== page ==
I was invited to a press dinner at El Maguey Y La Tuna this Monday, December 23rd.
El Maguey y la Tuna provides you home style Mexican cooking in a small-town Mexican look-and-feel restaurant in this LES location. That was the idea of the owners of the restaurant – give back to the neighborhood. Serving Williamsburg for ten years, they moved to this location in 2001 and have been serving here, since.
Here’s some brief Spanish lessons for you (which I just learnt) before we delve into the evening. Maguey may refer to many American plants in Spanish, mainly genus agave; mescal. Y la is ‘and’. Tuna refers to prickly pear plants. So the restaurant name translates to the The Tequila/Mezcal and the Prickly Pear Plants. Interesting, isn’t it?
This evening, it was a group of six of us, including our PR spokesperson Susan Rike. This was a new group of people that I met here, different from the past two events I attended in these three weeks. I tell you, it’s enriching meeting new people.
Maria, the lively daughter and co-owner was our gracious host for the evening, taking good care of us and explaining the foods and processes and how the different foods come from the different parts of Mexico and how they’ve incorporated suggestions from their clients over the past 20+ years in Williamsburg and Manhattan, combined.
Speaking to Maria, we learnt that most of this produce is sourced locally, with only the spices and dry chilies being imported from Mexico. All of which are cooked at this very location by the lady of the house (or the restaurant, might I say), Manuela Cortez whom we got a chance to briefly speak to.
They offer about five different types of mole sauces, some of which require up to two days to be prepared. The tasting menu they had for the evening offered about four of them – red, green, adobo and chocolate. Two of them were vegetarian friendly – the red mole that came with the chili releno and the green (jalapeños) that Maria got me as a side to try. Maria told us that their customers are fond of their mole sauces and prefer to buy it from them than some of the stores.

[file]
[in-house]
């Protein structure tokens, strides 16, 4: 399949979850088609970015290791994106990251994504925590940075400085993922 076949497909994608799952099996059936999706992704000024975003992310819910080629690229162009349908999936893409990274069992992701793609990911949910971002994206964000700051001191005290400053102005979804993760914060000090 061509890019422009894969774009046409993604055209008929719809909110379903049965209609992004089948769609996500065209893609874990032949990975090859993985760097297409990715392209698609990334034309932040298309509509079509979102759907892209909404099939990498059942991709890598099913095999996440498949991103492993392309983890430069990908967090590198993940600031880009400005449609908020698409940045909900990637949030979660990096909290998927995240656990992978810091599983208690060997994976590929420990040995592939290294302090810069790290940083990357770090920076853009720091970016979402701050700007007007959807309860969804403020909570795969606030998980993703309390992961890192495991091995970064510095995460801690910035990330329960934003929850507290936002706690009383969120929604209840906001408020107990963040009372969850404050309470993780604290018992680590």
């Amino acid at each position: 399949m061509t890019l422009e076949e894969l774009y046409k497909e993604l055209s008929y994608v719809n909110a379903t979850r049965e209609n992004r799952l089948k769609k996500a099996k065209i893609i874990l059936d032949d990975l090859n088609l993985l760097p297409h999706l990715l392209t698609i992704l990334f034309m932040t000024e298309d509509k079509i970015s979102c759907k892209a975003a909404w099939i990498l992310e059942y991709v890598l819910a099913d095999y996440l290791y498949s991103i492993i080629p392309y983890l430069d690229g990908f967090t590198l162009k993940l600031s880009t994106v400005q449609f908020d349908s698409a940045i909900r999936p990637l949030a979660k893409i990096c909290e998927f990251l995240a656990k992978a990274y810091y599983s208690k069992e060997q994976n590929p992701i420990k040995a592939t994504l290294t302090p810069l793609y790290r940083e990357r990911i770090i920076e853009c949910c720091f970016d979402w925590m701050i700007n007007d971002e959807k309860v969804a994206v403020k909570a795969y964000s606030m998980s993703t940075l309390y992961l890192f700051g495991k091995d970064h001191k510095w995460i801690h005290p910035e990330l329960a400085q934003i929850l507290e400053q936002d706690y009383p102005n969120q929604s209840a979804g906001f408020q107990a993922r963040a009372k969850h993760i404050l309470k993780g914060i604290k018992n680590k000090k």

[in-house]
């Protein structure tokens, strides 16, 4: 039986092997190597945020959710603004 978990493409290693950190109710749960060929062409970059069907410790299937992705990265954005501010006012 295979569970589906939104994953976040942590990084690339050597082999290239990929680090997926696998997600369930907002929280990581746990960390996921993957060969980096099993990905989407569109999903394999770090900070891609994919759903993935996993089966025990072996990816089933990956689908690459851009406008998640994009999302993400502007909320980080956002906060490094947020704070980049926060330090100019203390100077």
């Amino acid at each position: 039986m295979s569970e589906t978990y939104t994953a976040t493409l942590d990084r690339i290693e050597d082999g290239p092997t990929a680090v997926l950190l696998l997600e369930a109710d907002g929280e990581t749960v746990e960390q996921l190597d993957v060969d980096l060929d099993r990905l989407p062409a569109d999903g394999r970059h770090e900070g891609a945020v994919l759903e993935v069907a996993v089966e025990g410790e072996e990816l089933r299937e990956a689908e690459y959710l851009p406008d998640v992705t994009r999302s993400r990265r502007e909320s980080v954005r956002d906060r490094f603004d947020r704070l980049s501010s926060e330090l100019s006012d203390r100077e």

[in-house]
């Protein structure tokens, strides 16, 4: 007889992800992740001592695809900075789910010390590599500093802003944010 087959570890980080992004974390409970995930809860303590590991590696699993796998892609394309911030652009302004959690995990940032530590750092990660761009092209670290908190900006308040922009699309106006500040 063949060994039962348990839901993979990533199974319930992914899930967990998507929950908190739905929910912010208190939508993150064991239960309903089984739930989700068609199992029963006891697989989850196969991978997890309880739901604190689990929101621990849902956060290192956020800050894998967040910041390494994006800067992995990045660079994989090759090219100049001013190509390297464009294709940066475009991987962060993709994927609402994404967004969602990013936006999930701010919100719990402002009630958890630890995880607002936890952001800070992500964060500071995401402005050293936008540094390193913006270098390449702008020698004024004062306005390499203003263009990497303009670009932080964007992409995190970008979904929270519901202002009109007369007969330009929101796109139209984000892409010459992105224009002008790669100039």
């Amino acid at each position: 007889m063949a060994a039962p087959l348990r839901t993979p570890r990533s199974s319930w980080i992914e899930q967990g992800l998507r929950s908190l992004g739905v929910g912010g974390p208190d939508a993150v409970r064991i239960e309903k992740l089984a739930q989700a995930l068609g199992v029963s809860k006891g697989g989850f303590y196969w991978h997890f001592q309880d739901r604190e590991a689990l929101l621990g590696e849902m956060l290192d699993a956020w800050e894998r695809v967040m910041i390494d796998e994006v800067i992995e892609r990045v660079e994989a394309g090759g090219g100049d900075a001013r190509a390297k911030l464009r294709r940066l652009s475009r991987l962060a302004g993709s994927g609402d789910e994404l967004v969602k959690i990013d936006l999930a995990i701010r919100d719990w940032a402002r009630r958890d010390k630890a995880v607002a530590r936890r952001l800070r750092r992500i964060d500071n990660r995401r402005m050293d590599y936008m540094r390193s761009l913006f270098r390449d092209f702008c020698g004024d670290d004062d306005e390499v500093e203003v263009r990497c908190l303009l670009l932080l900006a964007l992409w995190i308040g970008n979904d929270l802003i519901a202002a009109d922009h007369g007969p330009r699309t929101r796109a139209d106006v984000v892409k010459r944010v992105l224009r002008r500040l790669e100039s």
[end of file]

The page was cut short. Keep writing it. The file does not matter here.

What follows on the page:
Maria joked to us that some one (read a lady) who can prepare a nice chili releno is ready for marriage ;).
The pastry chef, executive chef and the co-owner Leonides Cortez had two wonderful desserts to wrap up the dinner, a nice chocolate cake and a very soft and tasty flan, again made in house.
Their tasting menu began with light and fluffy tamales, graduating into crisp appetizers, followed by hearty dishes for the entrees and closed with a couple of desserts. Following are the dishes of their tasting menu for that evening that were vegetarian friendly. They’ve got a bunch of other vegetarian options on their menu that weren’t a part of this evening’s agenda.
Guacamole and chips
Tenderly cooked and subtly flavored with a thin strip of vegetables in the center, this was my favorite for the evening.
Well cooked, but the egg batter seemed a tad too thick for me. Maria explained to us that this dish was popular during the fasting days and season when one has to avoid meat. She added that though this is a classic, the egg batter is tricky and the key to a nice chili releno.
Black beans and rice
Pinto beans and rice
Steamed vegetables seasoned with salt and pepper
Green mole sauce
Aren’t these cups cute? Cafe con leche was served in these. Though I didn’t have it, the people who had it really liked it.
With big chunks of apple, this cider seemed thick and nice and different, made in house.
Here’s our lovely host and the lady behind the moles and the kitchen, of course 🙂
Again, a fun evening meeting new people and trying new food!